We saw what was possible when Dignitas was playing at their best and it got them towards third place. With a lot more attention on the team, they could be ready to crumble. Jimmy “Jimmy” Harrison — who is an incredibly underrated coach in the scene — had some head-scratching drafts against 100 Thieves in their playoff series.
For Dignitas to win the summer split, a lot has to go right. Even with their luck, it doesn’t seem plausible.
100 Thieves +900
Christopher “PapaSmithy” Smith may potentially be managing for his job.
One of the most well-respected figures in the competitive League of Legends space hasn’t been able to find the formula for success for the 100 Thieves roster. After bringing in four critical pieces of the successful Golden Guardians squad in 2020, the roster would be plagued by mismanagement from the front office. Two high-profile mid-season moves appear to be giving fans and analysts confidence that the organization can turn things around.
The approach to their struggles has been questionable at best. They’re bringing in a new head coach who while fantastic, his core values don’t necessarily align with the talent. In an interview, Bok “Reapered” Han-gyu discussed his vision for every single member on the roster to shine. While in theory it sounds amazing, star marksman Ian Victor “FBI” Huang has shined when he is the center point. 100 Thieves succeed when putting FBI in a position to succeed and struggled when they didn’t.
The team also signed Felix “Abbedagge” Braun for a pretty penny despite not necessarily being a sure thing. Moments of brilliance from Abbedagge were contrasted with disappearing acts. His style of play, while reflecting what 100 Thieves was searching for in the spring split from their mid-laner, may not be successful with other components of the team.
100 Thieves continues to fumble with one of the best young cores in North America. It begs the question why didn’t they just purchase the contract of the previous mastermind. Buying the individual players but attempting to create their own vision feels like a waste..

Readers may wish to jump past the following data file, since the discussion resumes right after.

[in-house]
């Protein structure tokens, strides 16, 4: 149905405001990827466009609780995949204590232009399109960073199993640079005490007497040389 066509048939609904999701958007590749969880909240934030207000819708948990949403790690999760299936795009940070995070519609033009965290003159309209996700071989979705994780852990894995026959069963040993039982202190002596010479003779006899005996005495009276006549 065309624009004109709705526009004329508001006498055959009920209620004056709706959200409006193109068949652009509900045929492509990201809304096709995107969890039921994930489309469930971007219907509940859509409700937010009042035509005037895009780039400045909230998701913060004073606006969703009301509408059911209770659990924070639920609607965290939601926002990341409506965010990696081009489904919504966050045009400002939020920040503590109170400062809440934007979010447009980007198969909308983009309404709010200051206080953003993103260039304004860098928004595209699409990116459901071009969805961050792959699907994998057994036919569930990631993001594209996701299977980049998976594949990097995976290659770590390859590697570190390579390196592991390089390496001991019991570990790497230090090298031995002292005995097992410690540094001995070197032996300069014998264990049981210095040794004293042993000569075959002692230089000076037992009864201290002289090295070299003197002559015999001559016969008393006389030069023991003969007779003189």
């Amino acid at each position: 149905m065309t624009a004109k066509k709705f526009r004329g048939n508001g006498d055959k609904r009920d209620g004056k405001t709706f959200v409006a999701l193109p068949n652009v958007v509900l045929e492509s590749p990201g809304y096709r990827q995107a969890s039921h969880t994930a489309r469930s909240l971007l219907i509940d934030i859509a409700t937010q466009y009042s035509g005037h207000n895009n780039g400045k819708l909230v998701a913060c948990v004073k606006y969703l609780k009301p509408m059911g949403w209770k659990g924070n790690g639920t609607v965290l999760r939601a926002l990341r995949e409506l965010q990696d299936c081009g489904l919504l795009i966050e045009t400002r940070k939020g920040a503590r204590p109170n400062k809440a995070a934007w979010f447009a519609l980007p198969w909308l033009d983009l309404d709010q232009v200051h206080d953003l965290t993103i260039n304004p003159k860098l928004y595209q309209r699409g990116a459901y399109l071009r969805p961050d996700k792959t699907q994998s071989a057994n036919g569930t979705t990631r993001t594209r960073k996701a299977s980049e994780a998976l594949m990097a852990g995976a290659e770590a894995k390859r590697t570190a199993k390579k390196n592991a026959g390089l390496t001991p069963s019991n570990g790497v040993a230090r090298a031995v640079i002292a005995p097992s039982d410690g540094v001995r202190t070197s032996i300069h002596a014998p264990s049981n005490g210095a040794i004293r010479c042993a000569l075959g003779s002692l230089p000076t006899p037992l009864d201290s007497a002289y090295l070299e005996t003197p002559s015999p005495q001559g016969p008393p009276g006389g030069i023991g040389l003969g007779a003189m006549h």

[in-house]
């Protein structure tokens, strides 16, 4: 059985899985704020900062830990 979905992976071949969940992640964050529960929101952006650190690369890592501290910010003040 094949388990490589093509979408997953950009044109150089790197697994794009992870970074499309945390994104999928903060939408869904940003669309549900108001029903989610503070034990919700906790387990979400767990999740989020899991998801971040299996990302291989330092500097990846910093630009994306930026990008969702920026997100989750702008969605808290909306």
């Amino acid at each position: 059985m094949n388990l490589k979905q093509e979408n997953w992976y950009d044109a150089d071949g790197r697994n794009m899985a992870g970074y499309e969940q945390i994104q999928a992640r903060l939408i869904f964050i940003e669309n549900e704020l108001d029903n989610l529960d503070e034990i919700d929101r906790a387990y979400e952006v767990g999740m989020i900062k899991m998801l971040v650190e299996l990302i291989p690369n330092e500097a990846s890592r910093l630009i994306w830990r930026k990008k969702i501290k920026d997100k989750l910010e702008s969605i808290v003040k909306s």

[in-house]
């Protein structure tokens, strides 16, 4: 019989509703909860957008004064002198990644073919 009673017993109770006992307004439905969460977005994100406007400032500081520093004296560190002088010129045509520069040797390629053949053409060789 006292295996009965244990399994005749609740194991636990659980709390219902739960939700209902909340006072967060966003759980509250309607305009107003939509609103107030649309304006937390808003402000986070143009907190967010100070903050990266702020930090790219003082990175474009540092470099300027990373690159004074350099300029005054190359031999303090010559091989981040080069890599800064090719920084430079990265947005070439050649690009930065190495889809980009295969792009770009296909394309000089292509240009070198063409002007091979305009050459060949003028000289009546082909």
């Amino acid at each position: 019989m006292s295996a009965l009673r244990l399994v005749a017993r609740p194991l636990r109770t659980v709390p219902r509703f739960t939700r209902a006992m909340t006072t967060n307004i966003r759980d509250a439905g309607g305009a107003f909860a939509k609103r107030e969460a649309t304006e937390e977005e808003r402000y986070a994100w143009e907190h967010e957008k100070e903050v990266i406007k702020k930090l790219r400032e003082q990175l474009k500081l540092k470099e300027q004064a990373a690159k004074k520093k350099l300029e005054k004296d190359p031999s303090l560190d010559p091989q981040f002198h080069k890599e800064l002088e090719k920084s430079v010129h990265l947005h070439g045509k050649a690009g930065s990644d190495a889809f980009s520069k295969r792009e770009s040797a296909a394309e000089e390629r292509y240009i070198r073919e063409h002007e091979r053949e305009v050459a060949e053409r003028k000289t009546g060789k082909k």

They spent $6 million on a support.
TSM recovered fairly well towards the end of the spring season after what was an incredibly concerning start. Thanks to improved performances overall from Tristan “PowerOfEvil” Schrag and Hu “SwordArt” Shuo-Chieh along with Lawrence “Lost” Sze Yuy Hui and Heo “Huni” Seung-hoon stepping up in wins, the team was relieved with their spring performance given the circumstances.
But a lot of things regarding their spring split still don’t sit well. More specifically, the performance of Mingyi “Spica” Lu. Expected to be the face of the new generation TSM, we didn’t see his face at times during the spring split. Outpaced and outplayed by other junglers, Spica really took a step back. He would have the second-lowest first blood percentage (17%), second-lowest damage per minute and participate in the fourth-lowest among of kills (60%) among junglers. Given just how bad junglers on Team SoloMid have looked, the community was quick to give praise to Spica for simply not sucking.
The way the roster is currently constructed, TSM is asking a lot from two historically inconsistent members in Huni and Lost. A green head coach in Søren “Bjergsen” Bjerg hasn’t been able to figure out the right balance just yet. It was a tough ask to expect Bjerg to be able to lead this type of roster. It is a little confusing why they haven’t made any main roster changes. Consistency woes will still follow them this season. As a result, it could mean they are on the losing end of some upsets.
Team Liquid +180
Team Liquid were more than likely going to be the winner of the Mid-Season Showdown if Lucas “Santorin” Tao Kilmer Larsen doesn’t fall ill. A split that nearly saw top laner Barney “Alphari” Morris win the title of ‘Most Valuable Player’ instead ended in disappointment. The team was left to spend most of the downtime thinking through everything.